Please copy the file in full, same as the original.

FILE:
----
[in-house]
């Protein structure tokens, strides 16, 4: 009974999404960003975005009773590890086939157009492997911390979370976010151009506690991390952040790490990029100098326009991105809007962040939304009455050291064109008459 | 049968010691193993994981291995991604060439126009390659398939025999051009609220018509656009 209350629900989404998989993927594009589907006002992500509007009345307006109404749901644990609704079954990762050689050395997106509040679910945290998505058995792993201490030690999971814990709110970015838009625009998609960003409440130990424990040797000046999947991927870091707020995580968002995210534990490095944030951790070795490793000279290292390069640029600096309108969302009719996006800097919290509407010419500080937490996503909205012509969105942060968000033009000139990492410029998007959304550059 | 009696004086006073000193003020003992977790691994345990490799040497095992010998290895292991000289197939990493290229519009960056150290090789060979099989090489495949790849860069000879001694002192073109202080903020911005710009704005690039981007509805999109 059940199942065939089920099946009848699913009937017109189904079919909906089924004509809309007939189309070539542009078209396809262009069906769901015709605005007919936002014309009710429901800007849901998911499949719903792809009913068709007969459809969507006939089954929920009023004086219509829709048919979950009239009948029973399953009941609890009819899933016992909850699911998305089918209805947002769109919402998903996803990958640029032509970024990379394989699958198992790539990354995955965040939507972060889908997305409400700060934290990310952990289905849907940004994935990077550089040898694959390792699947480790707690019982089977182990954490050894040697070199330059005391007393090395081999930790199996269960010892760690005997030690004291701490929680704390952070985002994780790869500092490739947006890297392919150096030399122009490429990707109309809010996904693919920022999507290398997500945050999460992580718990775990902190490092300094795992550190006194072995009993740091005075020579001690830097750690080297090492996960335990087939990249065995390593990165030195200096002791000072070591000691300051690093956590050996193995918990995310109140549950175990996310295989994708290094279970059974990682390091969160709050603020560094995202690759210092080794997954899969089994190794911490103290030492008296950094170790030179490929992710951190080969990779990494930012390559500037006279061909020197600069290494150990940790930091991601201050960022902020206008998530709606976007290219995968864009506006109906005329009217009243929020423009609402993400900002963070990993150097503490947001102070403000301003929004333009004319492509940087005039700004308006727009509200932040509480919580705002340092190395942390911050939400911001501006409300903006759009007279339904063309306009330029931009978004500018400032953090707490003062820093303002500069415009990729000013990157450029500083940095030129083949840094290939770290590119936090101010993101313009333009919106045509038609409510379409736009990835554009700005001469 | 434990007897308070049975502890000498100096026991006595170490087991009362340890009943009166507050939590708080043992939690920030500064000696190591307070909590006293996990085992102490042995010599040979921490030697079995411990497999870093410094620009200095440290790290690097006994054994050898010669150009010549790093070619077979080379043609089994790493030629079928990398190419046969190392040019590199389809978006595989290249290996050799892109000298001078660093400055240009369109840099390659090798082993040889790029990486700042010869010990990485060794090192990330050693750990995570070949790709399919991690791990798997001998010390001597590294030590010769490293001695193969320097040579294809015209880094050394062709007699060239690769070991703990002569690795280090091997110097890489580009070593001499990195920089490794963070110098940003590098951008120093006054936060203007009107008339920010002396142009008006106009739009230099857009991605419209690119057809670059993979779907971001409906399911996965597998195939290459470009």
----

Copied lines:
[in-house]
């Protein structure tokens, strides 16, 4: 009974999404960003975005009773590890086939157009492997911390979370976010151009506690991390952040790490990029100098326009991105809007962040939304009455050291064109008459 | 049968010691193993994981291995991604060439126009390659398939025999051009609220018509656009 209350629900989404998989993927594009589907006002992500509007009345307006109404749901644990609704079954990762050689050395997106509040679910945290998505058995792993201490030690999971814990709110970015838009625009998609960003409440130990424990040797000046999947991927870091707020995580968002995210534990490095944030951790070795490793000279290292390069640029600096309108969302009719996006800097919290509407010419500080937490996503909205012509969105942060968000033009000139990492410029998007959304550059 | 009696004086006073000193003020003992977790691994345990490799040497095992010998290895292991000289197939990493290229519009960056150290090789060979099989090489495949790849860069000879001694002192073109202080903020911005710009704005690039981007509805999109 059940199942065939089920099946009848699913009937017109189904079919909906089924004509809309007939189309070539542009078209396809262009069906769901015709605005007919936002014309009710429901800007849901998911499949719903792809009913068709007969459809969507006939089954929920009023004086219509829709048919979950009239009948029973399953009941609890009819899933016992909850699911998305089918209805947002769109919402998903996803990958640029032509970024990379394989699958198992790539990354995955965040939507972060889908997305409400700060934290990310952990289905849907940004994935990077550089040898694959390792699947480790707690019982089977182990954490050894040697070199330059005391007393090395081999930790199996269960010892760690005997030690004291701490929680704390952070985002994780790869500092490739947006890297392919150096030399122009490429990707109309809010996904693919920022999507290398997500945050999460992580718990775990902190490092300094795992550190006194072995009993740091005075020579001690830097750690080297090492996960335990087939990249065995390593990165030195200096002791000072070591000691300051690093956590050996193995918990995310109140549950175990996310295989994708290094279970059974990682390091969160709050603020560094995202690759210092080794997954899969089994190794911490103290030492008296950094170790030179490929992710951190080969990779990494930012390559500037006279061909020197600069290494150990940790930091991601201050960022902020206008998530709606976007290219995968864009506006109906005329009217009243929020423009609402993400900002963070990993150097503490947001102070403000301003929004333009004319492509940087005039700004308006727009509200932040509480919580705002340092190395942390911050939400911001501006409300903006759009007279339904063309306009330029931009978004500018400032953090707490003062820093303002500069415009990729000013990157450029500083940095030129083949840094290939770290590119936090101010993101313009333009919106045509038609409510379409736009990835554009700005001469 | 434990007897308070049975502890000498100096026991006595170490087991009362340890009943009166507050939590708080043992939690920030500064000696190591307070909590006293996990085992102490042995010599040979921490030697079995411990497999870093410094620009200095440290790290690097006994054994050898010669150009010549790093070619077979080379043609089994790493030629079928990398190419046969190392040019590199389809978006595989290249290996050799892109000298001078660093400055240009369109840099390659090798082993040889790029990486700042010869010990990485060794090192990330050693750990995570070949790709399919991690791990798997001998010390001597590294030590010769490293001695193969320097040579294809015209880094050394062709007699060239690769070991703990002569690795280090091997110097890489580009070593001499990195920089490794963070110098940003590098951008120093006054936060203007009107008339920010002396142009008006106009739009230099857009991605419209690119057809670059993979779907971001409906399911996965597998195939290459470009």